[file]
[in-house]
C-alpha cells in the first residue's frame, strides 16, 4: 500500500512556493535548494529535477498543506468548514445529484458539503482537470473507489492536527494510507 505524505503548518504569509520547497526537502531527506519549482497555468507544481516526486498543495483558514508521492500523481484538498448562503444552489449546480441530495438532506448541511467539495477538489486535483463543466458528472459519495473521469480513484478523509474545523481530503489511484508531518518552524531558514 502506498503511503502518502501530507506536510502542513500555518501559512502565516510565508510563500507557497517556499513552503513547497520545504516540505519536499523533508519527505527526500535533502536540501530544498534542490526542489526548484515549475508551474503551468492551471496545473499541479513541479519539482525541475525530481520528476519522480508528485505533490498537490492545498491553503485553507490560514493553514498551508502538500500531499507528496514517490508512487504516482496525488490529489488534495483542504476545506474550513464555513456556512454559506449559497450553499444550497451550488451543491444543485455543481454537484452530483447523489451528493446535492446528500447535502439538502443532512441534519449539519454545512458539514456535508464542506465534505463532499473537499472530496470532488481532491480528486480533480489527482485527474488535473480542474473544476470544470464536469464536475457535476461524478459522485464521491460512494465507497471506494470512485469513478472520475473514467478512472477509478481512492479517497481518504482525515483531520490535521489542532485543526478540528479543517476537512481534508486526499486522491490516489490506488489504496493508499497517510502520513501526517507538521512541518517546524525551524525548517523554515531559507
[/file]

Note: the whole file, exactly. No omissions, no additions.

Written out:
[in-house]
C-alpha cells in the first residue's frame, strides 16, 4: 500500500512556493535548494529535477498543506468548514445529484458539503482537470473507489492536527494510507 505524505503548518504569509520547497526537502531527506519549482497555468507544481516526486498543495483558514508521492500523481484538498448562503444552489449546480441530495438532506448541511467539495477538489486535483463543466458528472459519495473521469480513484478523509474545523481530503489511484508531518518552524531558514 502506498503511503502518502501530507506536510502542513500555518501559512502565516510565508510563500507557497517556499513552503513547497520545504516540505519536499523533508519527505527526500535533502536540501530544498534542490526542489526548484515549475508551474503551468492551471496545473499541479513541479519539482525541475525530481520528476519522480508528485505533490498537490492545498491553503485553507490560514493553514498551508502538500500531499507528496514517490508512487504516482496525488490529489488534495483542504476545506474550513464555513456556512454559506449559497450553499444550497451550488451543491444543485455543481454537484452530483447523489451528493446535492446528500447535502439538502443532512441534519449539519454545512458539514456535508464542506465534505463532499473537499472530496470532488481532491480528486480533480489527482485527474488535473480542474473544476470544470464536469464536475457535476461524478459522485464521491460512494465507497471506494470512485469513478472520475473514467478512472477509478481512492479517497481518504482525515483531520490535521489542532485543526478540528479543517476537512481534508486526499486522491490516489490506488489504496493508499497517510502520513501526517507538521512541518517546524525551524525548517523554515531559507